Tove Jansson has no inclination to be an actor, but she feels at home in the world of theatre. She prefers the company of theatre folk to that of artists, and is attracted by performances and all the possibilities theatre has to offer.

For a versatile artist such as Tove Jansson, theatre is a perfect environment. When inspired by a production, she is happy to paint backdrops, design costumes, and even write song lyrics. In the last verse of a Moomin song she writes that a real rose pales in comparison to a rose that is hand-painted on scenery; theatre is a more thrilling version of reality.

Tove Jansson Hemelun Theatre sketch

The Hemulen’s Aunt

Tove Jansson’s fascination for theatre is evident in the innovative design of The Book about Moomin, Mymble and Little My. Its pages resemble a changing theatre set, with the reader invited to peek through holes cut out of each page and discover what happens next. Tove Jansson drew from a wide array of influences to achieve the desired effect; the dark tree trunks of the opening page seem to flow from the works of the Swedish fantasy artist John Bauer; the element of surprise from nineteenth-century picture books; and the expressive colours and paper cut-outs from the master colourist himself, Matisse.

The result is graphic and undeniably poetic; it combines the best of all worlds. The book receives enthusiastic reviews, and Tove Jansson is awarded the prestigious Nils Holgersson Plaque.

Throughout the 1950s, Tove Jansson works at an extremely fast tempo, expressing herself in many different mediums. In the single year of 1952, she publishes The Book about Moomin, Mymble and Little My, designs the scenery and costumes for a fairy-tale ballet at the Finnish National Opera, drafts many long-form Moomin cartoons, paints a large mural, and participates in an exhibition, contributing several oil paintings.

To keep herself on the right track, she tries to focus on one thing at a time. Moreover, she thoroughly enjoys every moment filled with work.

For Tove Jansson, the word ‘create’ feels awkward. She prefers to use the word ‘work’ for her activities. Artistry can only show itself in practice; one must work constantly, and one must work conscientiously.

Tove Jansson is endlessly productive, whether she is preparing for a project, re-working earlier editions of her books, or developing the characters she has created.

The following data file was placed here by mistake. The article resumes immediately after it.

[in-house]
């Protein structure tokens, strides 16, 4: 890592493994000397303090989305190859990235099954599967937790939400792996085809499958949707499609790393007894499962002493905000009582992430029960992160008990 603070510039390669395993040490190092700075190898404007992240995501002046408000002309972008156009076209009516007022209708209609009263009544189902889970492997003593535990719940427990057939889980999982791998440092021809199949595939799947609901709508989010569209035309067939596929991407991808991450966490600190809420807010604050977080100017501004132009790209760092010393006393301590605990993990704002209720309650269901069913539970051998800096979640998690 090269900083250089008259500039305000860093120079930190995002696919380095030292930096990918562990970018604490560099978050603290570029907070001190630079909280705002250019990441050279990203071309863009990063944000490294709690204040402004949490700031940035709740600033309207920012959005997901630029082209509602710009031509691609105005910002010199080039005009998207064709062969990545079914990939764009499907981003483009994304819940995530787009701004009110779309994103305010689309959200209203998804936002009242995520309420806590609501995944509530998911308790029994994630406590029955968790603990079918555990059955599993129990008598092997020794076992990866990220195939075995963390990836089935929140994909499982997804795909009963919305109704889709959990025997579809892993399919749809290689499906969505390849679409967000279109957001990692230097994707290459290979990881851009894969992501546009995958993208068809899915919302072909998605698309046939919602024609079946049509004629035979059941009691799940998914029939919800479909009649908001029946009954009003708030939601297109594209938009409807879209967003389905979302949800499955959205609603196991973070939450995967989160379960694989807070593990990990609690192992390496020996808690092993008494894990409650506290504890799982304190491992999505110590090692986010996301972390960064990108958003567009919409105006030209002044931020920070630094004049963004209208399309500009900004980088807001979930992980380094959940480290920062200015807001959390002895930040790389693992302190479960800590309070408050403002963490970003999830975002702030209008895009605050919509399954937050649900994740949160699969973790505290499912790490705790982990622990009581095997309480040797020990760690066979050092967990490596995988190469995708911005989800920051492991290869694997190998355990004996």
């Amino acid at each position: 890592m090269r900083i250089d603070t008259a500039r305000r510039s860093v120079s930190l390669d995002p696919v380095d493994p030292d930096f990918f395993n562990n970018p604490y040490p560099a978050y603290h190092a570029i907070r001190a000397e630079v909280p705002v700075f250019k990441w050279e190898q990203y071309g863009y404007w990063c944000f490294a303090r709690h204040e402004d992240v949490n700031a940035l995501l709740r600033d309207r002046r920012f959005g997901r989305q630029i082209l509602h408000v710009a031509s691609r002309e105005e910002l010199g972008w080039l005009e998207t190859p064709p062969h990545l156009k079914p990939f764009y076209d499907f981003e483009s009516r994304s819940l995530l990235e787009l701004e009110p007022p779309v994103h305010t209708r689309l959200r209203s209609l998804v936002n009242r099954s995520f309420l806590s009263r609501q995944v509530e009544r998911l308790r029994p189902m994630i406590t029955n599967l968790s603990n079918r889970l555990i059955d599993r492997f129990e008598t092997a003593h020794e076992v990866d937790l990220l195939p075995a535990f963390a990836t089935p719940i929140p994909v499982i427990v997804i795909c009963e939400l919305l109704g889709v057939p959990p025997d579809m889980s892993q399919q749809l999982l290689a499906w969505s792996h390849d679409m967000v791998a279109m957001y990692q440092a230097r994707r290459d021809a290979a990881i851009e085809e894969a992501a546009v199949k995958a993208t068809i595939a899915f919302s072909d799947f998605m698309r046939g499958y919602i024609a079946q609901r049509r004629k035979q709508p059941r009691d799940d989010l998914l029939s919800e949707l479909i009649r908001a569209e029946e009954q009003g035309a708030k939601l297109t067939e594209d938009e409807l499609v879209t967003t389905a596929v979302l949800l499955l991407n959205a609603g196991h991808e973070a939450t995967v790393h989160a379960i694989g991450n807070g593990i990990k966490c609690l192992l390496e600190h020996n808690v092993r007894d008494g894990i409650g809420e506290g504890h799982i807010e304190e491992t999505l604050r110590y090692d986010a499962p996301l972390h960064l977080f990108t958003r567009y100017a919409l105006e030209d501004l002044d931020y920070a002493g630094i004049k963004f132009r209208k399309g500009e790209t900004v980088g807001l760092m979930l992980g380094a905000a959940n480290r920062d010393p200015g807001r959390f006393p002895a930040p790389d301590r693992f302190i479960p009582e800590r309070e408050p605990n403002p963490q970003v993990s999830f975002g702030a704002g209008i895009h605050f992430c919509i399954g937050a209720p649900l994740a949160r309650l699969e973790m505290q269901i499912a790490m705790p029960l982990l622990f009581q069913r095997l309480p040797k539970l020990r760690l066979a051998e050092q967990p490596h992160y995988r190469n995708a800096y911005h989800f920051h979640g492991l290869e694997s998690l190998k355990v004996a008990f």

One of Tove Jansson’s idols is the Renaissance artist Cennino Cennini, whose book Il libro dell’arte becomes a constant and well-thumbed reference. In her notebooks, she collects facts and ideas about everything from instructions for dyeing leather to techniques for creating stained glass or plans for party menus. Despite her respect for traditional methods and resistance to fleeting ‘–isms’, she is always willing to try new modes of expression.

In her lifetime, within Finland’s art circles, Tove Jansson often feels her commercial work is belittled. Her packaging designs, fabric prints and even her murals commissioned for public buildings in Finland are less valued than sculptures and paintings. 

In 1949 Tove is commissioned to paint a fairytale scene al secco on a kindergarten wall in the city of Kotka. She includes trolls and humans in the painting, inserts coloured stones and glitter, and paints everything over with gold. ‘I’m sure it’ll make the Artists’ Guild rear up and foam at the mouth’, she writes.

Tove Jansson has no inclination to be an actor, but she feels at home in the world of theatre. She prefers the company of theatre folk to that of artists, and is attracted by performances and all the possibilities theatre has to offer.

For a versatile artist such as Tove Jansson, theatre is a perfect environment. When inspired by a production, she is happy to paint backdrops, design costumes, and even write song lyrics. In the last verse of a Moomin song she writes that a real rose pales in comparison to a rose that is hand-painted on scenery; theatre is a more thrilling version of reality.